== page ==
I doubt I would have enjoyed that experience if I had not moved to Jupiter. Because there I wasn’t the shy uncomfortable friendless kid since first grade. Nope, at Jupiter in sixth grade I was the cute new girl who could pick her own best friend. I had three pairs of Bass Weejuns and two mohair sweaters. I was ready to be confident and popular. By the time I graduated from Jupiter High school I would have more best friends than I can count. They each deserve their own story and that is why I will never have to stop writing. But this is  about the pirates. My attraction to pirates.

Oddly enough it started that day in 1966. I met the first three dimensional pirate I would know. He was the boy who was loudest and most likely to say something inappropriate. He was not the best student and he wasn’t always encouraged when he did speak up, but he had a booming voice and he never backed down and he wouldn’t leave anything unsaid. He was the first bad boy / Pirate type I had ever met or been aware of. This guy was rough and tumble but completely uninhibited about the way he stumbled his way among the more mannerly and gracious of our classmates. I can’t say that I kept in touch with many of my classmates and rarely consider how they may have lived their lives or chased their dreams.


But when Grant Gibson posted a picture on Face Book of sailboats that he shot with his cell phone, I knew I needed the picture. I knew I had a story about that image. I had no idea that it would be a story about a pirate that grew into the man he was meant to become. He became a man who is never afraid to speak up. He speaks his mind and shares his truth and even though he’s a bit rough around the edges he is true to his own character. He married a Jupiter girl; one of my many best friends baby sister. He loves his family and his home town. Just like we all do. Thanks for permission to share the photo. Oh, and thanks for being my first pirate.  :P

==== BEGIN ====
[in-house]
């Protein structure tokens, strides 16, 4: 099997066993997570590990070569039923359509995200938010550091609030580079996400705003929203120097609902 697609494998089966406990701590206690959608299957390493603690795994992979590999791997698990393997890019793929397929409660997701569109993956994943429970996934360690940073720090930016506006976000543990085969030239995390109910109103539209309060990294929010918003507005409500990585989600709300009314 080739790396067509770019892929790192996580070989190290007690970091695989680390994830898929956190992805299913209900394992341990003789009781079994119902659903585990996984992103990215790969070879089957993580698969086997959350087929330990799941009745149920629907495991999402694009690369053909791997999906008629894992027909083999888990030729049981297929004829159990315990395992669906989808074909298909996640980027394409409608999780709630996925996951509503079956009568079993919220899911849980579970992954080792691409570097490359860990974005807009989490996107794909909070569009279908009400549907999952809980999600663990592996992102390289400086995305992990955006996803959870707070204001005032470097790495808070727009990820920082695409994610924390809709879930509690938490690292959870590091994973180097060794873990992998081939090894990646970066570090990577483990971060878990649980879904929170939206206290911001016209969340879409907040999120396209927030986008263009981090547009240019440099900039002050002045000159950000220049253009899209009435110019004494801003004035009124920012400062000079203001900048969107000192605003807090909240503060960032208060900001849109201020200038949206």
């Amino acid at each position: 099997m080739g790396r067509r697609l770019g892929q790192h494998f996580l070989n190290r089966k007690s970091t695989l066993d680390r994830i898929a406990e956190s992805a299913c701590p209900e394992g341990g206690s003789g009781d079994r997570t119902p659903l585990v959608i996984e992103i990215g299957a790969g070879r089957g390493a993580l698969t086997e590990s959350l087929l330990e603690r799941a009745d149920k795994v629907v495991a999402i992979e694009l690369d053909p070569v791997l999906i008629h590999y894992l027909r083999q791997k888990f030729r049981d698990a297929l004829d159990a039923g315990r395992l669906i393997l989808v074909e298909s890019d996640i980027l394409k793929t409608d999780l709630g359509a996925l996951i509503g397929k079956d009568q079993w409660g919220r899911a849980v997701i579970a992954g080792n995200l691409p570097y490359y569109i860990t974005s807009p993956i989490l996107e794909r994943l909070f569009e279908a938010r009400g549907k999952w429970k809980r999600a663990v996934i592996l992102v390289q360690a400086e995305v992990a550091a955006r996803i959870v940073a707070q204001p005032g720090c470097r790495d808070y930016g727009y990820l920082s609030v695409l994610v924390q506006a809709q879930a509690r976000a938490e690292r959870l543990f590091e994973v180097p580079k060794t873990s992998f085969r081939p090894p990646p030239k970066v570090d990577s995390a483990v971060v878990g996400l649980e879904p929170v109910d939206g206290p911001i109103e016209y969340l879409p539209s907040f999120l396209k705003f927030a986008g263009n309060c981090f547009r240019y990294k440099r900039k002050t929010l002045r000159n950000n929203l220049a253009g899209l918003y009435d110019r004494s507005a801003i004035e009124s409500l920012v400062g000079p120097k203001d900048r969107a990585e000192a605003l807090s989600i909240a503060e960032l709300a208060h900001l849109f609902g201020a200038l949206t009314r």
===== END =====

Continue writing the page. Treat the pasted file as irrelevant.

13 comments:

  1. I love this story........it is your best yet!!!

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  2. Thanks. Don't you think I could use some poetry around here?

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  3. Awesome story Patti. I love reading your work.

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  4. Glad to see you here Jody. I'm sure you remember similar experiences. :P

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  5. There are certain time for self reflection.

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  6. Yes. There are. Thanks for stopping by. :P

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  7. Very nice! I understand Steinbeck better.

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  8. Nex, you understand EVERYONE better. ;)

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  9. Would that it were true. You are really good. Very very best wishes. :))
    (I'm working on the double chin.)

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  10. I love your writing, p. You have a wonderful "voice." crystal clear with just the right touch of mystery. Your only problem is that you don't write often enough. And give us a heads up on facebook when you do.

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  11. that guy is so lucky to have a person so kind you. know pirates are sometimes misunderstood as bad but you know things need to be done you can read lost soul's true storys at wwwscammingonjupiterswarters.com it will be a start to bitter end.I so swair that all is true.cause that should set me free!

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    Replies
    1. Lost souls can be found. Keep writing, my friend.